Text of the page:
A gym in the Sri Lankan capital Colombo caused outrage after it put up a billboard featuring a picture of a barrel with the text “this is no shape for a woman”. The BBC’s Ayeshea Perera reports on the fight to get it taken down.
The hoarding for Osmo gym went up in a Colombo suburb last week and the row almost instantly made it on to social media.
Both men and women shared pictures of the billboard along with expressions of outrage and disgust at the “blatant sexism” and “body shaming” depicted.
Some began a hashtag campaign entitled #BoycottOsmo, while others tagged the organisation on Facebook asking them to take down the hoardings and apologise. However the gym did not respond, and a post featuring the images used in the billboard stayed pinned to the top of their Facebook page.
“The ad was nothing very different from the typical objectification and sexist usage of women by the ad industry, which has been selling anything from cars to perfume by sexualising women and their bodies,” Marisa de Silva, an activist, told the BBC.
“But this ad also attempted to body shame by dictating to women the ideal shape they should resemble, almost as though it is the sole basis of their worth.”
So, along with a group of women who had been discussing the billboard on social media, she decided to do something about it.
One of them, who did not want to be identified, tried calling Osmo’s marketing manager to complain, and was told that the hoarding had used an image that had not been “approved” by the company. He did not offer to take it down.
A few others decided to approach Harsha de Silva, the minister in charge of the Kotte constituency where the billboard was put up.
He responded with the tweet: “I asked the Colombo MC Commissioner to remove this unapproved offensive hoarding. I would not tolerate this in Kotte.“
So the billboard was covered up on the basis that it did not have the necessary permissions, and the Colombo Municipal Council allowed the women to use the space to display a message against sexism for two days.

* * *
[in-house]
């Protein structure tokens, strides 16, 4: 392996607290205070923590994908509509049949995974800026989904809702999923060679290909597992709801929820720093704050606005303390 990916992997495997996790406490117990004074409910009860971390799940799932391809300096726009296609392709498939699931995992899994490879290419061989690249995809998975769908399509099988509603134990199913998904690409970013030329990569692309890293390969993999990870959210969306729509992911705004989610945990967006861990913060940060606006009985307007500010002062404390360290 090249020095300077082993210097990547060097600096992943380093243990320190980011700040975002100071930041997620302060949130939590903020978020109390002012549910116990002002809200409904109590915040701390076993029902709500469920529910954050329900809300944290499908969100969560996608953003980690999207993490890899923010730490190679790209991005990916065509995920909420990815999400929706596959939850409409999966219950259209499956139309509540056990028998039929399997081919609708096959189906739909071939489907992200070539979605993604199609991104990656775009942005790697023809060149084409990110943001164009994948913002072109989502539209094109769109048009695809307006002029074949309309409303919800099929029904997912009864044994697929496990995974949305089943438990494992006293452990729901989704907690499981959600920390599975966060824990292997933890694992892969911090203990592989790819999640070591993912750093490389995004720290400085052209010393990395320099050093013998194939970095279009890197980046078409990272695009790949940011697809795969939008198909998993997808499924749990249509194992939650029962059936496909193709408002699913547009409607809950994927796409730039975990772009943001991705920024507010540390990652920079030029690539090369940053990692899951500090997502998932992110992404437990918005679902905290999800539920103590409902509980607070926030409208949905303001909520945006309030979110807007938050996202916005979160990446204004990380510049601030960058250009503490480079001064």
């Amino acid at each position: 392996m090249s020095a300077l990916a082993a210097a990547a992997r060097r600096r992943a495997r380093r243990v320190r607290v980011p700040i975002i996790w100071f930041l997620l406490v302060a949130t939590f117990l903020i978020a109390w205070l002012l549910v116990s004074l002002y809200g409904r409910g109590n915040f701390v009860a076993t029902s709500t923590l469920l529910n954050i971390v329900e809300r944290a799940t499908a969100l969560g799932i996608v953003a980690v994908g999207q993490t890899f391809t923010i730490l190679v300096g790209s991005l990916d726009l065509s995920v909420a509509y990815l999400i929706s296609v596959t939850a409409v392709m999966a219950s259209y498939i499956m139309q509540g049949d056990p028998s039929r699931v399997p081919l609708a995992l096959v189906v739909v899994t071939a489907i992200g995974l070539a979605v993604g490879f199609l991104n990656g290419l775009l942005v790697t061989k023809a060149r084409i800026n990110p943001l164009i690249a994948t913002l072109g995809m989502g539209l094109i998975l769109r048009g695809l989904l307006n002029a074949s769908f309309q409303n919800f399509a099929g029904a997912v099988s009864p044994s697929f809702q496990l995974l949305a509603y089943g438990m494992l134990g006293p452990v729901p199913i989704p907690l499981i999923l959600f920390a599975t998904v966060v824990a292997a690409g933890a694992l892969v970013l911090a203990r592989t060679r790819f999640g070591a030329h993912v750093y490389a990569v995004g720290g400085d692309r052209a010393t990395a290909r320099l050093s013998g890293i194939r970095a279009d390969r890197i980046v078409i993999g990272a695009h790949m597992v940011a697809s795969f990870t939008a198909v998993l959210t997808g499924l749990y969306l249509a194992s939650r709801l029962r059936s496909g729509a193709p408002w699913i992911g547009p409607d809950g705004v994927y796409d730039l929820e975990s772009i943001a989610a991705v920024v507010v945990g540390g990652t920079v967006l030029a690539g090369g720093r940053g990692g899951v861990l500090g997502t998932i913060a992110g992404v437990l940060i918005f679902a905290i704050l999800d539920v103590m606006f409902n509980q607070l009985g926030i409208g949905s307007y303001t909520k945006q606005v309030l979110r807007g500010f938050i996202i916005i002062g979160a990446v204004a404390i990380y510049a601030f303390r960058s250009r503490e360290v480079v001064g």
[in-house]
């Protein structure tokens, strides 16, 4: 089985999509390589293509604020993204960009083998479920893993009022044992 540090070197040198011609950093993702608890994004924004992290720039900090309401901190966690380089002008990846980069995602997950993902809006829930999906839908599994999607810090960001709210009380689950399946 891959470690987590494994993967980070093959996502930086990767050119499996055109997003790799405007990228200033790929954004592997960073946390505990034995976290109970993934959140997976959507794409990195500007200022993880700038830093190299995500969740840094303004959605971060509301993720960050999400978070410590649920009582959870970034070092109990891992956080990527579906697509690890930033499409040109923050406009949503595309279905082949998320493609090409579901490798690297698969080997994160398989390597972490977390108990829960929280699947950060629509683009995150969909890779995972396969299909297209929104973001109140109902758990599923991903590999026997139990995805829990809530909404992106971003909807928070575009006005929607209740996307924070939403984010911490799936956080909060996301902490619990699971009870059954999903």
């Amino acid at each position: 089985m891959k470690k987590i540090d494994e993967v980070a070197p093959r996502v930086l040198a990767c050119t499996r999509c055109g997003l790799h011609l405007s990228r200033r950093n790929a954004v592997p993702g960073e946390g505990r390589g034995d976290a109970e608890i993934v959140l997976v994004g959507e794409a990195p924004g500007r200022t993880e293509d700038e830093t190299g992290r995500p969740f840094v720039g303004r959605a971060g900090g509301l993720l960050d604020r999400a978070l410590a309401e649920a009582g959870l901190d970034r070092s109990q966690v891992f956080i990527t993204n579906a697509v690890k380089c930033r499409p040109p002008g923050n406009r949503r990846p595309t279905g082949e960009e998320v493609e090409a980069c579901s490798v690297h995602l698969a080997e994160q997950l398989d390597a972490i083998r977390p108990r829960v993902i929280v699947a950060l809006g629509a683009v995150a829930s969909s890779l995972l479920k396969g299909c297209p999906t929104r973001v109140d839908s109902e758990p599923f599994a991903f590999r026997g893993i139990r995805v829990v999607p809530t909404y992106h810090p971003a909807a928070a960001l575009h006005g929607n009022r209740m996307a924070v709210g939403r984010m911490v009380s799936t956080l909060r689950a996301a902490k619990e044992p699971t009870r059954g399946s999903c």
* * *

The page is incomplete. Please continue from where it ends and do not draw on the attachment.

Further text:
Ms de Silva, who was one of the women who spoke to the minister, canvassed opinion on social media for the text of the new banner, before settling on “no more space for sexism” in Sri Lanka’s three major languages – Sinhala, Tamil and English.
A local graphics company stepped in with an offer of sponsorship and the banner went up a day later.
But while many cheered the initiative to take down the billboard and replace it with a banner against sexism, a few men on social media warned that such a move set a “dangerous precedent” against free speech.
The banner did not last long either. It was taken down after a day, and its whereabouts are currently unknown.
Meanwhile Osmo also responded with an official statement on the campaign, saying that it had “withdrawn” the advertisement, which was not intended to “degrade, offend, insult or undermine any one person or women in general”.
It further explained that the ad had been inspired by a “disturbing” WHO report that said there were higher rates of diabetes, being overweight, obesity and physical inactivity among Sri Lankan women than men.
However Ms de Silva says she hopes that some lessons have been learned from the incident.
“This set off a chain reaction which I hope might make the ad industry at least think twice before subscribing to sexist advertising in the future,” she said.